Review: Nikon Coolpix S51
If you don’t have a camera, you’re probably on the look-out for something that suits your personality. Something small, sleek and dependable. The Nikon Coolpix S51 might just be that.
With the holidays just around the corner, it’s always great to know that you can depend on a camera for capturing those fun moments that you never want to forget. It’s the sort of thing that you can just get out and when you aim it someone, it doesn’t matter whether you get that “if you take my picture, I swear I’ll kill you” frown or the “wait! no! don’t take my picture!” laugh.
The S51 also feels great in the hands. If you’ve got smaller hands, it’s likely to take up just a little bit more than what your palm has room for and if you’ve got bigger hands, encompassing it probably won’t be a challenge. At around 125 grams, it’s certainly not heavy so it won’t be weighing your wrist down nor is it likely to drag pockets down with it.But it’s when you turn it on that you actually see the camera for what it is. Where other manufacturers have been known for making cameras that only look good but lack substance, the Nikon S51 takes the slim Coolpix formula of the previous S models and brings it up a step. Turning it on, you’re greeted with a variety of modes to suit your tastes. Nikon have adopted the click wheel mechanism which lets you make your way through the modes quite easily. You’ll get to choose between Setup, Movie, Voice Recording, Shooting, Hi-ISO, and Scene with the latter three probably being the three most important. Let’s first tackle what most people will be using: scene. Scene is the mode most people should probably go for if they just want an ease of use shooting mode for a given situation. When you’re in it, simply hit the menu button and use the click wheel to navigate to the shooting mode you want. Whether this is portrait, landscape, party, sunset, or close-up photography, chances are you’ll be set. Really, these are you basic settings that no point & shoot ships without.
It’s in the Shooting and Hi-ISO modes where things start to get interesting.
Shooting allows you to get down and dirty with your shooting options with the ability to change the type of colour you use, ISO, shutter settings, and sensitivity. Basically, it’s the advanced mode. Hi-ISO takes that one step further by forcing you to shoot in 1600 ISO, a setting that’s coupled with a lot of noise but also allows you to shoot in darker environments without needing to spoil the shot with flash.
For one, the design of the controls could use some tweaking. If you hold the camera the way most people hold compact cameras, you’ll find that the entire body will rest in your right hand with your forefinger on the top near the shutter and the power switch and the weight of the S51 being held by your cupped hand. This means that your thumb will either be resting on the click wheel or the zoom button.Now most people will probably opt for their thumb on the zoom, but if they wanted to change quickly, it’s an uncomfortable switch for me and my hands are smaller than most people’s so it should be easier for me. I’m a little surprised the zoom isn’t on the top with the control wheel in a different spot. This isn’t a major issue, just a niggle. What is major is the software. In a day and age where plug & play should really be as simple as the term is, it’s surprising to note that the Coolpix requires the installation of its own software before you can even use it to read the SD cards you put into it. A lot of the devices (cameras included) out on the market just require that simple action of plugging it in and maybe selection an option or two… the S51 doesn’t use that. Perhaps the S51c has it better with its wireless control. All I know is that software installs should only be needed if you plan on doing things to the images. If all you want to do is upload them to Facebook or print them on your computer, then you shouldn’t really need to touch the supplied software. The facial recognition technology feels like it could be better too. While it’s lack of speed isn’t surprising, it doesn’t do too good of a job tracking the head. The moment your subject turns their head, it’s likely to lose the capture and will have to acquire the recognised face once again. This makes this technology really only useful if someone is facing your direction… which means it’s completely useless because chances are you’ll have made focus lock on them anyway. Consumer facial recognition technology is really still in its infancy, mind you, but with the level in the S51, I’m kind of surprised it’s there in the first place and what it could be used with.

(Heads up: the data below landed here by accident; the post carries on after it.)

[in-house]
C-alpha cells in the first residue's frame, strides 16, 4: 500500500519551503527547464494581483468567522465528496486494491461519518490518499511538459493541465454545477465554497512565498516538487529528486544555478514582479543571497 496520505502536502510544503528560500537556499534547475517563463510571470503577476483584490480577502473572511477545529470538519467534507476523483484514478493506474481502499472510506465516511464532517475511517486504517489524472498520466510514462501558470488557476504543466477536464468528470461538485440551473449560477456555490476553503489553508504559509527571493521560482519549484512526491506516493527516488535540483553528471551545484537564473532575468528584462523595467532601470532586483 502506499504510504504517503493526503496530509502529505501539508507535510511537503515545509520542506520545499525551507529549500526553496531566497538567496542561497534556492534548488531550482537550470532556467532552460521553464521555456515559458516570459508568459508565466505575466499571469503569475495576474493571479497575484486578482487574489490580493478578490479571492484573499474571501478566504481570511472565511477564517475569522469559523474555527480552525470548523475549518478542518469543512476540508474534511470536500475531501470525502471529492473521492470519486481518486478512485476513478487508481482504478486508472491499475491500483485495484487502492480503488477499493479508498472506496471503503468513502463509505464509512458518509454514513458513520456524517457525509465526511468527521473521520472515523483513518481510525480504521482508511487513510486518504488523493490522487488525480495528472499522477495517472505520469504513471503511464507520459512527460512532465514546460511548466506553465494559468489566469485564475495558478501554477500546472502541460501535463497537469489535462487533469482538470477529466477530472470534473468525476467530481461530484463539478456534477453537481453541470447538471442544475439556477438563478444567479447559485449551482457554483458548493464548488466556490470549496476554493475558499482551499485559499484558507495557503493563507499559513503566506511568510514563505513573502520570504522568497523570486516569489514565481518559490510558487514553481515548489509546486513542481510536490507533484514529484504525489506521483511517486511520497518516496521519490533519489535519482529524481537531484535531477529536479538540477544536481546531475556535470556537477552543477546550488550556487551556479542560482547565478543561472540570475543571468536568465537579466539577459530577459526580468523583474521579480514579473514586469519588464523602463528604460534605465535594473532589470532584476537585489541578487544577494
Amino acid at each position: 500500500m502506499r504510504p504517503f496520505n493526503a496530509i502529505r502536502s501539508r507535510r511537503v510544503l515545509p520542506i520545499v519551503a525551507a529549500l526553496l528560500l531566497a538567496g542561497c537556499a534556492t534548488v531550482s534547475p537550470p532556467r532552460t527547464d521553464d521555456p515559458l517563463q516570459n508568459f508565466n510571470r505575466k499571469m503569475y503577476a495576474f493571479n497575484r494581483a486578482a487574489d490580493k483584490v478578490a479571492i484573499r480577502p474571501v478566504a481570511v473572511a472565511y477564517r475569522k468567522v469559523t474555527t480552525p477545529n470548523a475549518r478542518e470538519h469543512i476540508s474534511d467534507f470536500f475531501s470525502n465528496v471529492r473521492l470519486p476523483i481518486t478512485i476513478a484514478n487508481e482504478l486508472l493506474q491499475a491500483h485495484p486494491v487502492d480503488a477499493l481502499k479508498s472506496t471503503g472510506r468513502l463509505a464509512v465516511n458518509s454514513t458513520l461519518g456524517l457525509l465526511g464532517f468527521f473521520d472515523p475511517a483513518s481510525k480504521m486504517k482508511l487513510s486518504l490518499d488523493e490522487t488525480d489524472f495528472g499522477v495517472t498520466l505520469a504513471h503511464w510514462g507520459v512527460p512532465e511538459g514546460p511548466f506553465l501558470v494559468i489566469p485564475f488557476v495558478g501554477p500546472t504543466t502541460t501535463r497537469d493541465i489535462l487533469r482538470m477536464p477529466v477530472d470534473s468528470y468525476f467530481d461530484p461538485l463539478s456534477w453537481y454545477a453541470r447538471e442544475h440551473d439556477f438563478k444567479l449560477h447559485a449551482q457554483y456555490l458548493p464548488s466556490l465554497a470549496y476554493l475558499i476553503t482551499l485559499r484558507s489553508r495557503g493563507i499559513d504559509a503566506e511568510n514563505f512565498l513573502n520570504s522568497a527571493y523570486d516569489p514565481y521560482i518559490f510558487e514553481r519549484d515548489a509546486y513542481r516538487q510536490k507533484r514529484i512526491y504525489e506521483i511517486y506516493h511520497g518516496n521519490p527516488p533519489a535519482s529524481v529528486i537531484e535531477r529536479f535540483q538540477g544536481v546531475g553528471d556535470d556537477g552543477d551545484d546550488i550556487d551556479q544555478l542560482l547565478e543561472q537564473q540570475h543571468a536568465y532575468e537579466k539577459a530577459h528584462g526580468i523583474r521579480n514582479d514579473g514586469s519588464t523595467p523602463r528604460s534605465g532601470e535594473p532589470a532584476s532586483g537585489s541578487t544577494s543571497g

It is probably worth noting that while not a flaw, the S51 doesn’t feel like it’ll take that much of a beating. It did survive a test drop from about 6 centimetres onto carpet which is decent and I’d expect it to survive a fair amount more onto carpet, but I probably wouldn’t want to see it go ten rounds in a good camera drop test with cement, rocks, asphalt, and anything else that’s likely to leave a scar. It’s certainly not a shockproof camera like some of the Olympus models, but with credit to Nikon, some of the metal components actually feel better and more durable than what I found in my short stint playing with the heavy duty Olympus point & shoot cameras.When all is said and done, however, the Nikon Coolpix S51 wraps itself up as a good and well-priced fashionable little camera. Yes, it does have its quirks but if you’re in the market for something small stylish, easy to use as well as being able to produce great quality images, I would certainly suggest taking a wander down to your local photography or consumer electronics store and playing with either the Nikon Coolpix S51 or its wireless brother, the S51c.
Vendor: Nikon Australia
Website: Nikon Coolpix S51 Reviewed by Leigh D. Stark